If you buy something through a link on this page, we may earn a small commission. How this works.
Patella is the medical term for your kneecap. Patellar tracking disorder (or patellar maltracking) describes movement of your kneecap that isn’t aligned, like your kneecap moving sideways. It can usually be relieved with exercises and physical therapy.
The kneecap is a separate bone that’s attached to your thigh bone (femur) at the top and your big shin bone (tibia) by powerful tendons and ligaments. It is a type of bone that forms within a tendon to give a mechanical advantage for the knee.
When it’s working properly, the kneecap glides in a groove or cutaway that’s near the end of your thighbone called the trochlear groove.
Injuries from sports, overuse, or trauma can cause the patella to move slightly off and not track properly in the trochlear groove. In most cases, the kneecap shifts to the outside of the leg, but it can also move towards the inside.
Here’s what you need to know about patellar tracking disorder and keeping your knees healthy.
Symptoms of patellar tracking disorder include:
- pain, and possibly swelling, in the front of the knee, that increases when you squat, jump, kneel, run, or walk downstairs
- a popping, grinding, slipping, or catching feeling when you bend your knee
- a feeling that your knee is buckling under you
Pain varies depending on the severity of the disorder.
An example of a severe case of a tracking disorder is a dislocation. If the patella is completely dislocated, you’ll usually feel a lot of pain. Your leg may appear bent or out of shape, and you may not be able to bend or straighten your knee or walk.
Patellar tracking disorder is more common in women and in
athletesof both sexes. It can also affect older people, because of arthritis in the knee joint.
Generally, patellar tracking disorder comes from high stress on the knee, especially the twisting motions that occur in many sports.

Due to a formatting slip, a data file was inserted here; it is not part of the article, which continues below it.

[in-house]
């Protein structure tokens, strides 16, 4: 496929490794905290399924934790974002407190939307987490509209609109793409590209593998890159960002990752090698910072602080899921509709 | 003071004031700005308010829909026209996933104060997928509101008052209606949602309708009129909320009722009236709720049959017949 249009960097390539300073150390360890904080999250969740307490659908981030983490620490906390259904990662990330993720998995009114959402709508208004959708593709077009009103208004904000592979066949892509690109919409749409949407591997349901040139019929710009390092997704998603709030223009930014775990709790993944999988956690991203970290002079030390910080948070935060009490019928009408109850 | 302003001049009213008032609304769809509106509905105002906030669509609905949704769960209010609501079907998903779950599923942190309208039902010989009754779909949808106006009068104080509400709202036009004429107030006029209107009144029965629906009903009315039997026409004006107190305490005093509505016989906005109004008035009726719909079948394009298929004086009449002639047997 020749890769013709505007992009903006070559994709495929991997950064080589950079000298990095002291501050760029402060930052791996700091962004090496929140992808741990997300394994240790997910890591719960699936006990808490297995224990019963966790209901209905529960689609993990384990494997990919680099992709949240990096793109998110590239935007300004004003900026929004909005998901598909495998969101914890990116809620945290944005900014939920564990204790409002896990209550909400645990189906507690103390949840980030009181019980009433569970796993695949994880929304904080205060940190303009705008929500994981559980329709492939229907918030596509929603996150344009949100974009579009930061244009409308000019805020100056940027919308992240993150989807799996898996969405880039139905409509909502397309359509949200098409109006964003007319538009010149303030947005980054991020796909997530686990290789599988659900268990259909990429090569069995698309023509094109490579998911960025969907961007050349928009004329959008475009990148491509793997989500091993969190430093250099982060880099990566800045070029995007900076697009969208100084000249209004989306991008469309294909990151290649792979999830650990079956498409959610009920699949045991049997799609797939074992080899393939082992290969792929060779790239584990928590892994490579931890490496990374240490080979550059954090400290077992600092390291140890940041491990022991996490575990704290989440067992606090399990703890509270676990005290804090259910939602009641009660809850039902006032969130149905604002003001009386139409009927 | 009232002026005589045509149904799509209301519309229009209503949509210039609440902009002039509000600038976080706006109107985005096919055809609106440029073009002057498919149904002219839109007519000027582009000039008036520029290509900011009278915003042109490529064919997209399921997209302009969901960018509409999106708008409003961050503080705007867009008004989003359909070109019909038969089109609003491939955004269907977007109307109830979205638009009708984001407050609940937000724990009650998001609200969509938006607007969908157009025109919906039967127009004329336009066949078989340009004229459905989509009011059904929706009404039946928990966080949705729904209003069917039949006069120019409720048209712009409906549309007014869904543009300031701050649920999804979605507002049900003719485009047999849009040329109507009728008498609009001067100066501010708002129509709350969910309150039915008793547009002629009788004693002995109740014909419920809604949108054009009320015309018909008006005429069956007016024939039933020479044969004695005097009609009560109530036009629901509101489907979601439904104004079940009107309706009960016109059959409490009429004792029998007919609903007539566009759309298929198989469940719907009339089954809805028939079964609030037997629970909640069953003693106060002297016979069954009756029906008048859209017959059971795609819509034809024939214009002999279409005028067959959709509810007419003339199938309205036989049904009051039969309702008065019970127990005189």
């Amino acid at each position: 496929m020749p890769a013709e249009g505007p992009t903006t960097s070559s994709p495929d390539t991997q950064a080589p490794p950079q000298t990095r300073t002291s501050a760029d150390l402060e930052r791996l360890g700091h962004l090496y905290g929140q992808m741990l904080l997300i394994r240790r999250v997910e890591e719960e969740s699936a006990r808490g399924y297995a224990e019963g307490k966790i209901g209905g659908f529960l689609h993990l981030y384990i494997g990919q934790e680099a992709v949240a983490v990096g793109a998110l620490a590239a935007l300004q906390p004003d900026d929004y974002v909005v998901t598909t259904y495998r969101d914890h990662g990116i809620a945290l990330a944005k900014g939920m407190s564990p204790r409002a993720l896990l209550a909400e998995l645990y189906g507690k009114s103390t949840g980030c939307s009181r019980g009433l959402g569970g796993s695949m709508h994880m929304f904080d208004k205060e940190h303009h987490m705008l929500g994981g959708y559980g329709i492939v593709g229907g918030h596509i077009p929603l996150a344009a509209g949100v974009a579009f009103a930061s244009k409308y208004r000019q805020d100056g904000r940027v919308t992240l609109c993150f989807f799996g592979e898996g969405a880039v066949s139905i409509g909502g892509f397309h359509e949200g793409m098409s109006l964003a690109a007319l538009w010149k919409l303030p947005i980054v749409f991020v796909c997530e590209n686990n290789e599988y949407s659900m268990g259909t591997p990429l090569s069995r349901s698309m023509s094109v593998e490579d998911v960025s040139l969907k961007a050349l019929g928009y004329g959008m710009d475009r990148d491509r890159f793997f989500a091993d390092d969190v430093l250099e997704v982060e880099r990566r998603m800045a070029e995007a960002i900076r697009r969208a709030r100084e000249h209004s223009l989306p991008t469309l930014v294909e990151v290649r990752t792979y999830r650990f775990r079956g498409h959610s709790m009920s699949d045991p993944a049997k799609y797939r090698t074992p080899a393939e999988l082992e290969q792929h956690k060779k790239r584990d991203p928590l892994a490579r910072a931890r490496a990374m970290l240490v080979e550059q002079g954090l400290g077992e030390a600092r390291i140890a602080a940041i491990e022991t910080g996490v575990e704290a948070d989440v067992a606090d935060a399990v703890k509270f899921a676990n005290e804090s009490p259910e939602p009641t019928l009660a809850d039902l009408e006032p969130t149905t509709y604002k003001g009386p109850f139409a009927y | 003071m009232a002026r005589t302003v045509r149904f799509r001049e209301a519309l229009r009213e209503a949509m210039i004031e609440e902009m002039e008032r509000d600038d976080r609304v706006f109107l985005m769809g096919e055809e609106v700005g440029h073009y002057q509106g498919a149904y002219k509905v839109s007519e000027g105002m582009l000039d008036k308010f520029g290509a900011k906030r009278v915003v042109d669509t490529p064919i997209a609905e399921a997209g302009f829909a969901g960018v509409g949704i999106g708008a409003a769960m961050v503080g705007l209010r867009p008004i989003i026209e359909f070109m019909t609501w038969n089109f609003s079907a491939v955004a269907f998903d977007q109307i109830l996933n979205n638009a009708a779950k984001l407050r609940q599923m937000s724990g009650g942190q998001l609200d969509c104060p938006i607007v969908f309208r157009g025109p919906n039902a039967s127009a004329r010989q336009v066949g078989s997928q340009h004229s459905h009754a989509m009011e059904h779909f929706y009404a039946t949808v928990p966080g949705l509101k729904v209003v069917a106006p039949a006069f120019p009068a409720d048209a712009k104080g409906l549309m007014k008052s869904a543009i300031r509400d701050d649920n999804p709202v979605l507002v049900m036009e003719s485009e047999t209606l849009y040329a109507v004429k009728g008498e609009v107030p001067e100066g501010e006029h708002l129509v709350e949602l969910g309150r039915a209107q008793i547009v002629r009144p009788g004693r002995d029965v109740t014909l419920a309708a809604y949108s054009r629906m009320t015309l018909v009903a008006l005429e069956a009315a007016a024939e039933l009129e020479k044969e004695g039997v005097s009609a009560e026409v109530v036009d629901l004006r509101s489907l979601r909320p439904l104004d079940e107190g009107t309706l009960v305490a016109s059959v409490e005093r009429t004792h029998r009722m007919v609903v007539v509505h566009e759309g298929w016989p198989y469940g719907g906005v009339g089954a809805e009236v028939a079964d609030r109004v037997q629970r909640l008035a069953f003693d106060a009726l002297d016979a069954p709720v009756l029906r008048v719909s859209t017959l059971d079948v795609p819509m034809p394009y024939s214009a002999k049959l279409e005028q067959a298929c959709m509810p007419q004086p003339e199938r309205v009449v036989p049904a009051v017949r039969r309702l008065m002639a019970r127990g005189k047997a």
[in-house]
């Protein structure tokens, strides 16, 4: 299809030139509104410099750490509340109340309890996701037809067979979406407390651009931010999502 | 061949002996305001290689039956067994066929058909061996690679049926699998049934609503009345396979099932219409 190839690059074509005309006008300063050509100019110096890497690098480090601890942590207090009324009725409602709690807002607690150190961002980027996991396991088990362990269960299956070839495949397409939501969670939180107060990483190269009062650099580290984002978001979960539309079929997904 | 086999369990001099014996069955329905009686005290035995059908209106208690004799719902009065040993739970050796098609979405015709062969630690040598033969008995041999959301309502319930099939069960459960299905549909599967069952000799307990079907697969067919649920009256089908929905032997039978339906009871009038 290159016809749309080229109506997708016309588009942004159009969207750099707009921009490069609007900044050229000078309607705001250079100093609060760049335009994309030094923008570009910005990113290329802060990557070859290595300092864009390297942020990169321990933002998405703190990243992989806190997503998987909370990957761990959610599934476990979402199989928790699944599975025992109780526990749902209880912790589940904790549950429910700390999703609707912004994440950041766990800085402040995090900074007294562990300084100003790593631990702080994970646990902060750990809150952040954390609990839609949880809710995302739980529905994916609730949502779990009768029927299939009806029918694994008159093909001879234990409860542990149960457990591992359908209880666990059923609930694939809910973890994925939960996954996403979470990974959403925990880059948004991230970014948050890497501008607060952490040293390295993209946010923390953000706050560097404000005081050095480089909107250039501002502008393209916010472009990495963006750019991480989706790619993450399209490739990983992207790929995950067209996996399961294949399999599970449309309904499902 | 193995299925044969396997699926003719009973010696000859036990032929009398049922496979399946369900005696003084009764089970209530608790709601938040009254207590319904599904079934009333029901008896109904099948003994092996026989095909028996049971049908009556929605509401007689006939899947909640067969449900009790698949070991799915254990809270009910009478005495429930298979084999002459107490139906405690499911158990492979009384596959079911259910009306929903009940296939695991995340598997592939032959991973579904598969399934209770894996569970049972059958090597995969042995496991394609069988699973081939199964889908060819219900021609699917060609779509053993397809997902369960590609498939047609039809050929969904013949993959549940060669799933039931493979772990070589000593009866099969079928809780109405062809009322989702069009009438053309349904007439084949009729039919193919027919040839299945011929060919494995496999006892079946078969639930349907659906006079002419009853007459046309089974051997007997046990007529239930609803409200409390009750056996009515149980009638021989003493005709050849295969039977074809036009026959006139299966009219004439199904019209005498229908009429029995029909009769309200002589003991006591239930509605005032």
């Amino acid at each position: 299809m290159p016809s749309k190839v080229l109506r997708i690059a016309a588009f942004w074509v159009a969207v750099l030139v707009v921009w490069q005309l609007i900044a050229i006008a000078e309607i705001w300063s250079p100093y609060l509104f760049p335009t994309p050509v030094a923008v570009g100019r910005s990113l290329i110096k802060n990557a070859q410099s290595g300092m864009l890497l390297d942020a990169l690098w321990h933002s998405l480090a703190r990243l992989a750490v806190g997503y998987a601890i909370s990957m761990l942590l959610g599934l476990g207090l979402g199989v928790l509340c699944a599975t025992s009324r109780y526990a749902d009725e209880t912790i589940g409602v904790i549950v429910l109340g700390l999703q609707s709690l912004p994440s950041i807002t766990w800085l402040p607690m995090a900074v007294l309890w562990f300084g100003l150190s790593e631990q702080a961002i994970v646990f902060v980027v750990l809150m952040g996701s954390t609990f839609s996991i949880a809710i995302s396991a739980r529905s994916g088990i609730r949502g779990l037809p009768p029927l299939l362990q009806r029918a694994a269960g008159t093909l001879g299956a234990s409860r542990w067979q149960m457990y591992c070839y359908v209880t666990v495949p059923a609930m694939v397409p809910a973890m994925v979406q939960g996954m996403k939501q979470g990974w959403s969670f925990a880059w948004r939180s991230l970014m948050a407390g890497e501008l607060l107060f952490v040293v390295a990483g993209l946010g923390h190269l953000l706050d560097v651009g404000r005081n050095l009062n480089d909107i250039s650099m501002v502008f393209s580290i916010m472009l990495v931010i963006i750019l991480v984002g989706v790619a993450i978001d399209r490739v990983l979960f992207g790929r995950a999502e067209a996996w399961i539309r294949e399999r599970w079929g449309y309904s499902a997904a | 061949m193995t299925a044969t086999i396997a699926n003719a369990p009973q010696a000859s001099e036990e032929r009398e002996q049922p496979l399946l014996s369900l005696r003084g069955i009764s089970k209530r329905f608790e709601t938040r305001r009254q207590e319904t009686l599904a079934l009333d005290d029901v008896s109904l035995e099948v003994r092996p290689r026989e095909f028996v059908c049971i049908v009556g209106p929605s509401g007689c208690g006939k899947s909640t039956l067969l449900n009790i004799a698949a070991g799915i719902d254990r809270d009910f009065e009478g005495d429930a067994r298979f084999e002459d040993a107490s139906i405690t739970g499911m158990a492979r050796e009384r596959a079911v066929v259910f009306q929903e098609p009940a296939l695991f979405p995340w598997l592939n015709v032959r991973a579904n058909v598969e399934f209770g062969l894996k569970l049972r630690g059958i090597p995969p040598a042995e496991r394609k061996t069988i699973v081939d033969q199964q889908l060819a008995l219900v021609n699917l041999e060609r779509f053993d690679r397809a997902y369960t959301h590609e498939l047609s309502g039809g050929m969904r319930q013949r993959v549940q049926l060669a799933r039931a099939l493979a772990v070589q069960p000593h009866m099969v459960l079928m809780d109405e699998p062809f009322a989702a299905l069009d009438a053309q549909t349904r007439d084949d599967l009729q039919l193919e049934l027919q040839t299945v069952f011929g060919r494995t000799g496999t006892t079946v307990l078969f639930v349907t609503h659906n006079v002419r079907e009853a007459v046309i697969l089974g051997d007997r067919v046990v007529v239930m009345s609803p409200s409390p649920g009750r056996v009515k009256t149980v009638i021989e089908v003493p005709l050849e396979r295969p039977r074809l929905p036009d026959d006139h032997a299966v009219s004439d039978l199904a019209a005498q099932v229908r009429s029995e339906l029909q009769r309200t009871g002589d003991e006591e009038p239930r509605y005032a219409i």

Muscle weakness, poor tone, and structural abnormalities can cause you to be more susceptible to patellar tracking disorder. Risks include:
- weak thigh muscles (quadriceps), although there’s
some controversyabout this
- imbalance in strength between hamstrings and quadriceps (called the H:Q ratio), but again,
not all researchers agree
- tendons, muscles, and ligaments that are too tight or too loose in your leg
- being overweight
- turned-in knees (knock-knees), known as valgus
- flat feet (pronation)
- high-arched foot (supination)
- high Q-angle (the angle between the thigh and shin bone when your knee is extended), although one
dated study suggests otherwise
- structural problems in your knees or leg alignment, such as a shallow trochlear groove
Although patellar tracking disorder is a common diagnosis for knee pain, there’s controversy over whether it’s the root cause of many cases of knee pain.
Diagnosis of patellar tracking disorder can be difficult, because it’s part of a broad range of conditions that can affect the knee, with fairly similar symptoms.
Unless the patella is severely dislocated, there may be little visual evidence of the problem.
To determine if you have a patellar tracking disorder your doctor will do a physical examination, flexing and putting the knee in various positions. They may observe you walk, squat, rise from a seated position, and sit down.
They may order X-rays or MRI scans to help see if there’s any other damage that may be causing your pain.
Some doctors or therapists may use an instrument to measure the angle between your femur and tibia when extended (called the quadriceps-, or Q-angle). But
Treatments for patellar tracking disorder include home remedies, professional physical therapy, and surgery.
For some people, home remedies are enough to relieve the pain of patellar tracking disorder. Home remedies include:
- rest or reduced activity level
- stretching and strengthening exercises
- flexible knee braces
- proper footwear
- weight loss